Queensland's Own Welcome to the best coverage of racing in Queensland Queensland's Best
Horse Racing Only
www.horseracingonly.com.au Horse Racing Only logo
Home Racing Queensland National International Blogs Photo Gallery Links Contact Us


By Graham Potter | Tuesday, April 12, 2022

Punters to a large degree were left in awe of Nash Rawiller on Saturday after his audacious move to bring the $41 chance Think It Over right across to the outside rail on straightening paid big dividends in more ways than one.

The plan was premeditated and seemingly brilliantly executed when Think It Over stormed home at a great rate of knots to snare Zaaki, who was racing in the centre of the track, in the final strides to claim the $4 million Queen Elizabeth Stakes in scintillating fashion.

It was epic theatre.

But … the fact that Rawiller had breached the whip rule (while Jamie Kah on Zaaki had not) brought another argument into play … an argument which Rawiller lost badly in the steward’s room afterwards where he was fined $40 000 and suspended for two weeks.

But Think It Over kept the race win.

Rehashing old points of a debate that has continued ad nauseam about this type of whip rule breach and a race outcome serves little purpose.

Suffice to say, we all know by now that the effect of the whip on individual horses … positive or negative … cannot be quantified as its use gets more out of some horses while others resent the whip … and, if the horse does respond positively, how much advantaged is gained?

That has been categorised as a question impossible to answer by stewards, who therefore have basically made it quite clear (or that is the perception at least) that they will not uphold a protest based on the excessive use of the whip. (A whip rule protest was upheld once … in a dead heat … in March 2016, but never again).

Most participants would rather have current whip rule taken out of the rule book as it cannot be enforced properly in terms of the effect a transgression of the rule can have on a race result.

But, it is in the rule-book and it looks like that is where it will stay … so is there a way around sorting out a race result where one rider has blatantly breached the rule and beaten another horse whose rider has stayed within the rules.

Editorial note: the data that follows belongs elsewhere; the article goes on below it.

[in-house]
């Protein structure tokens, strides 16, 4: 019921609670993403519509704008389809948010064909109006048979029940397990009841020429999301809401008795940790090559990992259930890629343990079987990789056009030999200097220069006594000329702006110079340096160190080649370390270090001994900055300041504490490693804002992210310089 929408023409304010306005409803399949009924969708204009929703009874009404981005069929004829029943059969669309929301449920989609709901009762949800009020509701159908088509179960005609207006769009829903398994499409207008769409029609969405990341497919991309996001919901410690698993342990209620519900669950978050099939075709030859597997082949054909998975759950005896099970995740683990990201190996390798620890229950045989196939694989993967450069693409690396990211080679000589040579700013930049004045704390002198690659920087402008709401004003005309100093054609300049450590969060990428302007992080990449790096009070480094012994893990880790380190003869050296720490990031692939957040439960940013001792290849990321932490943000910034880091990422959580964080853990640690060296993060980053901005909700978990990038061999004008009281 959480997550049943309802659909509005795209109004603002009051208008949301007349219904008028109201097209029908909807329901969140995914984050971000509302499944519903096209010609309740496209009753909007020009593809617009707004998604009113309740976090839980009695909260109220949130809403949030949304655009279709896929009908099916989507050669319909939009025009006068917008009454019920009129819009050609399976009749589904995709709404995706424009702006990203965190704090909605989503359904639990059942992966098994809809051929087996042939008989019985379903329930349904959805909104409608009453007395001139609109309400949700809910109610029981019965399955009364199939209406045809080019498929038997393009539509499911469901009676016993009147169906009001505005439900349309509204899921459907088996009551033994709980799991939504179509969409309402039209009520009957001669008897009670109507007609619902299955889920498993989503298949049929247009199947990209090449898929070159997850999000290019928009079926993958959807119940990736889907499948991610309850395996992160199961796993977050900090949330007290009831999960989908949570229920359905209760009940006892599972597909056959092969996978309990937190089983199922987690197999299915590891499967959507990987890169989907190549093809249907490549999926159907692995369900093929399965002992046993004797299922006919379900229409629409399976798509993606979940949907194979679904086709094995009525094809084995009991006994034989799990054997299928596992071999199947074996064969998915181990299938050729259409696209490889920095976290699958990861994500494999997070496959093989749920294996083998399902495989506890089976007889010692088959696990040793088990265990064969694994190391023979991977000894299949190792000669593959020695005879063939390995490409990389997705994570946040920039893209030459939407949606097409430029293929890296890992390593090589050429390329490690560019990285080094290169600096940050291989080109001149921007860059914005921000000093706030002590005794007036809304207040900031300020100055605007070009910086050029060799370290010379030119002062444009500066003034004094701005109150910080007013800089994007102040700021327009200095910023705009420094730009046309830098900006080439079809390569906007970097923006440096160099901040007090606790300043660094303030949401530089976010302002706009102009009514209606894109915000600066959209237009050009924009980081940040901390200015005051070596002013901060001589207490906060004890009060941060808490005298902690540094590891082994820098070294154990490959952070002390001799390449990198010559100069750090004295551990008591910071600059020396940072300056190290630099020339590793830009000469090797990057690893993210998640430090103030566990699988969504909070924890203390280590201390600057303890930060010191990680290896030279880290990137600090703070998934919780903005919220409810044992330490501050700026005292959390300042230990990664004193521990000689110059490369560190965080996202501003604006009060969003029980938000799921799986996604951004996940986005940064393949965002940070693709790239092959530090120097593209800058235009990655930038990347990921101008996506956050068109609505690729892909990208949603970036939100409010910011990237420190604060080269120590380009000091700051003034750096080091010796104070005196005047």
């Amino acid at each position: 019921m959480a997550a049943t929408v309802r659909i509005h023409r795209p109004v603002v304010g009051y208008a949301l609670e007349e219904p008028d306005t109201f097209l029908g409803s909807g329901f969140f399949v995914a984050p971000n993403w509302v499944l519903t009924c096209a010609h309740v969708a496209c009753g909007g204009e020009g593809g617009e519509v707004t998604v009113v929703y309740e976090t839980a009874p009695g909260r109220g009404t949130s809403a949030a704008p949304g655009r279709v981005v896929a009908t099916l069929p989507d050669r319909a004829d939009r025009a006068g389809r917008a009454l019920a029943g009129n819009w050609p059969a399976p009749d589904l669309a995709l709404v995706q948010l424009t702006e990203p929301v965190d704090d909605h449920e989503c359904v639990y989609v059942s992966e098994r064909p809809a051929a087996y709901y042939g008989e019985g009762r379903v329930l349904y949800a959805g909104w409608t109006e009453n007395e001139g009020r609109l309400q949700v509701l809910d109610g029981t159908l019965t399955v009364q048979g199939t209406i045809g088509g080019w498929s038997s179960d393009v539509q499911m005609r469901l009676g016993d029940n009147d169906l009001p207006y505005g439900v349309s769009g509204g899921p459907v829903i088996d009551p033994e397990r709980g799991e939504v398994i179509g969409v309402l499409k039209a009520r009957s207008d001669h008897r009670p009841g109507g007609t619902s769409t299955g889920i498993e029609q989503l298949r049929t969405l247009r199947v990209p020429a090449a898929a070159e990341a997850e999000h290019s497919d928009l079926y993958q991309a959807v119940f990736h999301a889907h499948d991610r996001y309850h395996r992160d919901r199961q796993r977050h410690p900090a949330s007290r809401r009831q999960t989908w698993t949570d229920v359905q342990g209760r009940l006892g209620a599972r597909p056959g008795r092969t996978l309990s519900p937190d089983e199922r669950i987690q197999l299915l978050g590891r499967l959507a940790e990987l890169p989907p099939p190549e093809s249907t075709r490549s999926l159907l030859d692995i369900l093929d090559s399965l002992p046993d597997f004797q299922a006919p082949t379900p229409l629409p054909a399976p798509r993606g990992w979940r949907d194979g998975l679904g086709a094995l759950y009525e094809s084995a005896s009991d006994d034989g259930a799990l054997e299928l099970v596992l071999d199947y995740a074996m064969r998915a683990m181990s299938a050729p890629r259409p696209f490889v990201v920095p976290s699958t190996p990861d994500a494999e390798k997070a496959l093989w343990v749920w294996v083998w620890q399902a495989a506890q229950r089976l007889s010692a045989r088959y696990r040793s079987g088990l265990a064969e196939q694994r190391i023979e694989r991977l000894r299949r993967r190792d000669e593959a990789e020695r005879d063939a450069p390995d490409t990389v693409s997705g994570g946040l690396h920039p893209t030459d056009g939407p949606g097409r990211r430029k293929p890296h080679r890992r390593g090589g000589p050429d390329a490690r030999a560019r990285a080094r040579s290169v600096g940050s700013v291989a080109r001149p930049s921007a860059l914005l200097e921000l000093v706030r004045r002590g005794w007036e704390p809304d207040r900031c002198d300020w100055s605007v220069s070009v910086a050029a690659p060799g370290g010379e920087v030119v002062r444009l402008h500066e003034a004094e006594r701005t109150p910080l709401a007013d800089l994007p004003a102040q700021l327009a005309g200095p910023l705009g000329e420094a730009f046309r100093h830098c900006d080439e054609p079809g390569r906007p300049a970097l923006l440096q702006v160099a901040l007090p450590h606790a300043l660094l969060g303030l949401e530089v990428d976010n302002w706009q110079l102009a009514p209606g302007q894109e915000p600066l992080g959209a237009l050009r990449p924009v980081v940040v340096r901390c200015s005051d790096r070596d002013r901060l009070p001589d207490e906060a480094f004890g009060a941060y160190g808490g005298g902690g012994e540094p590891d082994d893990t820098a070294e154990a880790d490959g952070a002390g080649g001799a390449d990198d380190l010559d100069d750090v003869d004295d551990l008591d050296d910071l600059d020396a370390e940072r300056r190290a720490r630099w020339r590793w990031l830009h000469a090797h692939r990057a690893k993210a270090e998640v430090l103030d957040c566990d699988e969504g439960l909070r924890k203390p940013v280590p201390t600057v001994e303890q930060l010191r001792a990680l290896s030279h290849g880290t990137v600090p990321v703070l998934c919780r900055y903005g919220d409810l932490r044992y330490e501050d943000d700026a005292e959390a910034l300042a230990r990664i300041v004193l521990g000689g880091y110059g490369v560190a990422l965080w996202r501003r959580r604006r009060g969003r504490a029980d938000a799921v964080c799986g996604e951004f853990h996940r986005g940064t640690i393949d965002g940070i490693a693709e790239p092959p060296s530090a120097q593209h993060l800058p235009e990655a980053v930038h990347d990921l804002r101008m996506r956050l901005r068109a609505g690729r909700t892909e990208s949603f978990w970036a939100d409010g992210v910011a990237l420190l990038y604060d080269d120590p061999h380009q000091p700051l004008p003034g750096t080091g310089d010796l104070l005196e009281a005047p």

How about this!

Take the race off serial offenders!

Any rider can make a mistake. Any rider can miscount their whip use in a pressurised finish … but riders who continually break the rule to their advantage, particularly in rich feature race events, should be shown no mercy if they get up in a close finish.

If their record with regard to the whip rule is bad enough … an agreed upon level of transgression in this regard would have to formally settled upon by racing’s law makers and made known to every rider so they know what they are going into … they should pay the consequences for their regular failure to toe the line in a way they will feel the most. How else will they learn to conform?

Clearly the threat of fines and suspensions do little to supress certain jockey’s willingness to take one for the team in order to ensure a winning result. In fact, it can be argued that some riders seem to be simply thumbing their noses at the rule.

To be clear, it is better the whip rule in its current form not be there at all … but, while it is, an element of fairness surely has to prevail to protect the connections of a horse that has been beaten as well as all of those punters who have bet on the second placed horse expecting a fair playing field under the rules.

A drastic move … maybe ... and, of course, there will always be unfortunate collateral damage amongst the connections of any of the horses involved, whichever way a ruling is made.

But, is it not either a case of doing something about it to change the current penalty approach on whip rules transgressions or just allowing life in the finish to continue with a loophole, so big that you can drive a truck through it, that allows those who break the rule to win the race?

There will be many different opinions on this one.

There will be one point of consensus though … and that is what happens at the moment is far from satisfactory.

More articles

Nash Rawiller ... a great rider. There is no doubt about that .. but his  record with regard to the overuse of the whip record should be a concern

Photos: Graham Potter
Nash Rawiller ... a great rider. There is no doubt about that .. but his record with regard to the overuse of the whip record should be a concern

Photos: Graham Potter
Queensland's Own www.horseracingonly.com.au Queensland's Best